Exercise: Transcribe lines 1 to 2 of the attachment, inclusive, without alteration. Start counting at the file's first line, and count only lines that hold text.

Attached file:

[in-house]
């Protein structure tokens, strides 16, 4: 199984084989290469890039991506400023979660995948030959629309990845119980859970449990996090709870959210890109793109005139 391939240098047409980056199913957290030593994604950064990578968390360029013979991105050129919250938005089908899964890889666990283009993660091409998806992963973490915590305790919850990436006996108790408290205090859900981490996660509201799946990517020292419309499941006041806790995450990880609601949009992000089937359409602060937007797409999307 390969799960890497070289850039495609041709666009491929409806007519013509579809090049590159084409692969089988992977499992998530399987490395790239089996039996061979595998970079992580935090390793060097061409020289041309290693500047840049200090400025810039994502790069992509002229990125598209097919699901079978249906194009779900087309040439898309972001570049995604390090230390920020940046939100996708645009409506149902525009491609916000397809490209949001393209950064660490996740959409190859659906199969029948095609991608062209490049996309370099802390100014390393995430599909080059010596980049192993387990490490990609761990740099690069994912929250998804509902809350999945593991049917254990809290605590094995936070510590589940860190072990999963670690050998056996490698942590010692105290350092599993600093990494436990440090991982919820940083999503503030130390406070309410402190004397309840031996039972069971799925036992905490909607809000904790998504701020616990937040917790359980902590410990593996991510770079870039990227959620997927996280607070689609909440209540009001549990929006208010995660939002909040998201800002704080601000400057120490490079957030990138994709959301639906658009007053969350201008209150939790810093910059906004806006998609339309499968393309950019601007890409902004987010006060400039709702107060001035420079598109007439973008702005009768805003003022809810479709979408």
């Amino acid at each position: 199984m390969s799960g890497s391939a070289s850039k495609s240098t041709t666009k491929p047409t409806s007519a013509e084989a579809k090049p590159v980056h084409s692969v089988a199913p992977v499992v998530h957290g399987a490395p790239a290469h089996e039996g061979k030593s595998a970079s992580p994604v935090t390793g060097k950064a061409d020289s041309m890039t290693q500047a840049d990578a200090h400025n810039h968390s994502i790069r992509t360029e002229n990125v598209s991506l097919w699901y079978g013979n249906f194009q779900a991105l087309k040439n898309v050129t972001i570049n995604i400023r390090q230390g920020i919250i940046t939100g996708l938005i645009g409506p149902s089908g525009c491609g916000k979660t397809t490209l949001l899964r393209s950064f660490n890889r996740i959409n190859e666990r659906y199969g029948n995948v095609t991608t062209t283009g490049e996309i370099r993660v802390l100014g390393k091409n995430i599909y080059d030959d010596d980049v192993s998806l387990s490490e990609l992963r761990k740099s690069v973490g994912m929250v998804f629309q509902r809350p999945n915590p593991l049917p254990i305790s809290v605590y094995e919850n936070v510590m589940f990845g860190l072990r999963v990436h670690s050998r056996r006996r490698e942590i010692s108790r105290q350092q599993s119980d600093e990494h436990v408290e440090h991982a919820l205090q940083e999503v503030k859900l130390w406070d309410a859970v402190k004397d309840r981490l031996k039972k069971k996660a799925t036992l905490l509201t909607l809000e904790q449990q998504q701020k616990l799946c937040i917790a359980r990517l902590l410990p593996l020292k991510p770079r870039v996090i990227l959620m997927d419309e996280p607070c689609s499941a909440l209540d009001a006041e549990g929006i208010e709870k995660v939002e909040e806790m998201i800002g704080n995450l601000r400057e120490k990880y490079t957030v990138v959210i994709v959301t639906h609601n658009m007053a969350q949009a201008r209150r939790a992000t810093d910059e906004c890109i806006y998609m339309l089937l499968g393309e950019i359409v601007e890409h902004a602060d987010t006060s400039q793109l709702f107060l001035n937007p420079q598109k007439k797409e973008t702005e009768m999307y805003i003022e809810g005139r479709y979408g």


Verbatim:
[in-house]
């Protein structure tokens, strides 16, 4: 199984084989290469890039991506400023979660995948030959629309990845119980859970449990996090709870959210890109793109005139 391939240098047409980056199913957290030593994604950064990578968390360029013979991105050129919250938005089908899964890889666990283009993660091409998806992963973490915590305790919850990436006996108790408290205090859900981490996660509201799946990517020292419309499941006041806790995450990880609601949009992000089937359409602060937007797409999307 390969799960890497070289850039495609041709666009491929409806007519013509579809090049590159084409692969089988992977499992998530399987490395790239089996039996061979595998970079992580935090390793060097061409020289041309290693500047840049200090400025810039994502790069992509002229990125598209097919699901079978249906194009779900087309040439898309972001570049995604390090230390920020940046939100996708645009409506149902525009491609916000397809490209949001393209950064660490996740959409190859659906199969029948095609991608062209490049996309370099802390100014390393995430599909080059010596980049192993387990490490990609761990740099690069994912929250998804509902809350999945593991049917254990809290605590094995936070510590589940860190072990999963670690050998056996490698942590010692105290350092599993600093990494436990440090991982919820940083999503503030130390406070309410402190004397309840031996039972069971799925036992905490909607809000904790998504701020616990937040917790359980902590410990593996991510770079870039990227959620997927996280607070689609909440209540009001549990929006208010995660939002909040998201800002704080601000400057120490490079957030990138994709959301639906658009007053969350201008209150939790810093910059906004806006998609339309499968393309950019601007890409902004987010006060400039709702107060001035420079598109007439973008702005009768805003003022809810479709979408």